State By State Requirements to Become a Lawyer

The Bar Exam

You have graduated with your J.D. degree and you are now faced with another important examination in your quest to become a lawyer. You must prepare to take your state’s bar examination. This is offered by different entities depending upon the state in which you wish to practice law. A comprehensive list of organizations that administer the bar examination in each state may be found here. Also on this page is information on bar admission rules, bar examination rules, sample bar exam questions, bar exam preparation materials/advice and recent bar examination results for each state.

View Bar Exam Information By States

District of Columbia
New Hampshire
New Jersey
New Mexico
New York
North Carolina
North Dakota
Rhode Island
South Carolina
South Dakota
West Virginia

Depending upon your state’s requirements, you may be asked to take any or all of the following national bar exams administered by the National Conference of Bar Examiners (NCBE):

Subjects covered on these national bar examinations, as well as on selected state bar examinations, include (but are not limited to): Constitutional law, contracts, criminal law and procedure, evidence, real property, torts, business associations, conflict of laws, family law, Federal civil procedure, state civil procedure, trusts and estates, Uniform Commercial Code, and professional responsibility. To determine which tests your state requires, visit the NCBE’s Bar Admissions Services page. The ABA’s State by State Guide to Bar Admission Requirements for 2011 can also help determine what examinations and other requirements must be fulfilled to become a member of your state’s bar.

Fees for your state’s bar examination(s) will be paid directly to the administering agency (usually the state’s law examiners or bar examiners). If your state does not require that you pass the MPRE, it may mandate that you take and pass a professionalism course.

The NCBE maintains a list of bar exam pass rates and bar admission statistics categorized by state. These statistics list, among other things, the number of first-time test takers each administration, the percentage of first time test takers who passed, and the overall passing percentage rate for an administration.

When you pass your state’s bar examination, you will be formally inducted into the state bar. This is sometimes done privately, in judges’ chambers, but often conducted as a formal ceremony, in which you may choose to take the oath in front of family and friends.

Whats Next After Passing the Bar?

You’ve made it! You’re now a full-fledged, licensed attorney and member of your state’s bar! Congratulations! Your work is not done, however. In order to maintain your law license and bar admission status, you must complete Mandatory Continuing Legal Education each year. This list provided by the ABA breaks down the MCLE requirements by state. It usually requires taking a certain number of courses and earning a certain number of credits each year.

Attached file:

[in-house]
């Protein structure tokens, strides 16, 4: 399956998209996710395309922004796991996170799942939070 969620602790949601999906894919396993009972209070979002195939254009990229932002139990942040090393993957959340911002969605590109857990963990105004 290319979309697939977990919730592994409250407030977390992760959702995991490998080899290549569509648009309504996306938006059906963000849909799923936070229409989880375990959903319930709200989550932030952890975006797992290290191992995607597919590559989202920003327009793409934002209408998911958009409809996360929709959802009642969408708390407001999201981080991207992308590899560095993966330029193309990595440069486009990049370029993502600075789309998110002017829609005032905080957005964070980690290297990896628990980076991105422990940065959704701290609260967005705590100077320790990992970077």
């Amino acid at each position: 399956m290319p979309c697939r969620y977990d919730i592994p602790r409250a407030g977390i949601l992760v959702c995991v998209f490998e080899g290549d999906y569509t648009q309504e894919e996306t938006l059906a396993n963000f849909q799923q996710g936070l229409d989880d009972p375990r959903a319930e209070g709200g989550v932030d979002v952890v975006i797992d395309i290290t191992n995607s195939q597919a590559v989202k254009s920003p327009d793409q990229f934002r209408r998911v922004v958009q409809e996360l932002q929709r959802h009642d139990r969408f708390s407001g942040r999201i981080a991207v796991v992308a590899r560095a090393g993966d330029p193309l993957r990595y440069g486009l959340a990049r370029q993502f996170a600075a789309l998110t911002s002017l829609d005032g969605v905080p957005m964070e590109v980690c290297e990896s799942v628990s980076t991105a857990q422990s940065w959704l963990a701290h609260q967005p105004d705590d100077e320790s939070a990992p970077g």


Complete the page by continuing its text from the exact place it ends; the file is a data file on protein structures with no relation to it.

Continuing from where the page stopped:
Legal specialty certification is also an option to licensed attorneys. The National Board of Legal Specialty Certification provides certification for specializations in security disability advocacy and civil trial law advocacy, as well as in criminal, civil and family law. This and other certification organizations that offer specialty certifications require that you have a minimum number of years of legal experience and pass an examination. Most certifications also require that you become re-certified after a period of time. 

You should become familiar with your state’s judicial system, as you will likely become quite involved in it as a lawyer. A complete listing of state court websites is on this National Center for State Courts webpage.

Many lawyers choose to join elective professional membership organizations. These may consist of local bar associations, minority bar associations, specialty bar associations, etc. The ABA maintains a list of state and local bar associations to which you might consider applying for membership. A list of minority bar associations throughout the United States has also been compiled by the ABA. Other bar associations or lawyer associations may revolve around specializations including trial law, criminal law, criminal defense law, environmental law, intellectual property law, and bankruptcy law.

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